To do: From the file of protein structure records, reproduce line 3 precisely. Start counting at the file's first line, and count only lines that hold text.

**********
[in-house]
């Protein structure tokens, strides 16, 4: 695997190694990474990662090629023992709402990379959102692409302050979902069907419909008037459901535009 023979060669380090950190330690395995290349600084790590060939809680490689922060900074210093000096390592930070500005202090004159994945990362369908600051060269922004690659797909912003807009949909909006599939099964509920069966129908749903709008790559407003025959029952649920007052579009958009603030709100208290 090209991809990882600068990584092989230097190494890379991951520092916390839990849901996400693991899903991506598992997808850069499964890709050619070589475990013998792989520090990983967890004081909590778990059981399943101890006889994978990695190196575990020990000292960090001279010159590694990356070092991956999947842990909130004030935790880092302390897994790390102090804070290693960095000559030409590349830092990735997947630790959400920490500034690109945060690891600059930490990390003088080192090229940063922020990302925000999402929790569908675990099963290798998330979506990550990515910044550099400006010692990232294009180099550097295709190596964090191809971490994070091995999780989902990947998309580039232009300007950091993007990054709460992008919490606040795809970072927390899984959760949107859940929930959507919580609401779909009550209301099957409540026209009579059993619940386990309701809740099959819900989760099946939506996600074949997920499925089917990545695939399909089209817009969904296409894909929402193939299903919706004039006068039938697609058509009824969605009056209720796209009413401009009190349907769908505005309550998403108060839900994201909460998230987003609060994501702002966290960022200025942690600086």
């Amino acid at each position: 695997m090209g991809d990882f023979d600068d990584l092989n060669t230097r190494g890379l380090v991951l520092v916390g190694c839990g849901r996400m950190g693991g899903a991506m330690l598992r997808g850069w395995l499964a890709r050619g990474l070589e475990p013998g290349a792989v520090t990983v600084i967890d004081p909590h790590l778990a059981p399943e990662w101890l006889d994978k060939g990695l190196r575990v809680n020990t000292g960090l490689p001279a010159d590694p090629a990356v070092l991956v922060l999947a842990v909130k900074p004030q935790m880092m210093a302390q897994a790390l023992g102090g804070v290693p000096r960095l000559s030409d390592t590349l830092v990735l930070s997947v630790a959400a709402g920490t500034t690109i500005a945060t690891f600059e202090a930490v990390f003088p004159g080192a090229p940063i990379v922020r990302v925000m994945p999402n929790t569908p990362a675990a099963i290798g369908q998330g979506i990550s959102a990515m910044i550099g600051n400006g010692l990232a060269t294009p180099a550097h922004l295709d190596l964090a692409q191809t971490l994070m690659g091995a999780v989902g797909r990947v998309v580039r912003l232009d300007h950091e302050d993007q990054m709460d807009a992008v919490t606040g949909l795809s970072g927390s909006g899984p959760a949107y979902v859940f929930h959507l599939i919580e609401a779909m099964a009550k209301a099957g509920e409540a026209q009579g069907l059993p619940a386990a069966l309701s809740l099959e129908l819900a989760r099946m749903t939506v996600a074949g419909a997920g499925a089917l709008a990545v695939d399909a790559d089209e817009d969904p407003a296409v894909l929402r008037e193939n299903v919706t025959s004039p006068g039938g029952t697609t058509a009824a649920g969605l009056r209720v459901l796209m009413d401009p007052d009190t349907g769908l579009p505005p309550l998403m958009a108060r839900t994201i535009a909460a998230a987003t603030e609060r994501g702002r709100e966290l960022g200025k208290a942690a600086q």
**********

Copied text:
């Amino acid at each position: 695997m090209g991809d990882f023979d600068d990584l092989n060669t230097r190494g890379l380090v991951l520092v916390g190694c839990g849901r996400m950190g693991g899903a991506m330690l598992r997808g850069w395995l499964a890709r050619g990474l070589e475990p013998g290349a792989v520090t990983v600084i967890d004081p909590h790590l778990a059981p399943e990662w101890l006889d994978k060939g990695l190196r575990v809680n020990t000292g960090l490689p001279a010159d590694p090629a990356v070092l991956v922060l999947a842990v909130k900074p004030q935790m880092m210093a302390q897994a790390l023992g102090g804070v290693p000096r960095l000559s030409d390592t590349l830092v990735l930070s997947v630790a959400a709402g920490t500034t690109i500005a945060t690891f600059e202090a930490v990390f003088p004159g080192a090229p940063i990379v922020r990302v925000m994945p999402n929790t569908p990362a675990a099963i290798g369908q998330g979506i990550s959102a990515m910044i550099g600051n400006g010692l990232a060269t294009p180099a550097h922004l295709d190596l964090a692409q191809t971490l994070m690659g091995a999780v989902g797909r990947v998309v580039r912003l232009d300007h950091e302050d993007q990054m709460d807009a992008v919490t606040g949909l795809s970072g927390s909006g899984p959760a949107y979902v859940f929930h959507l599939i919580e609401a779909m099964a009550k209301a099957g509920e409540a026209q009579g069907l059993p619940a386990a069966l309701s809740l099959e129908l819900a989760r099946m749903t939506v996600a074949g419909a997920g499925a089917l709008a990545v695939d399909a790559d089209e817009d969904p407003a296409v894909l929402r008037e193939n299903v919706t025959s004039p006068g039938g029952t697609t058509a009824a649920g969605l009056r209720v459901l796209m009413d401009p007052d009190t349907g769908l579009p505005p309550l998403m958009a108060r839900t994201i535009a909460a998230a987003t603030e609060r994501g702002r709100e966290l960022g200025k208290a942690a600086q």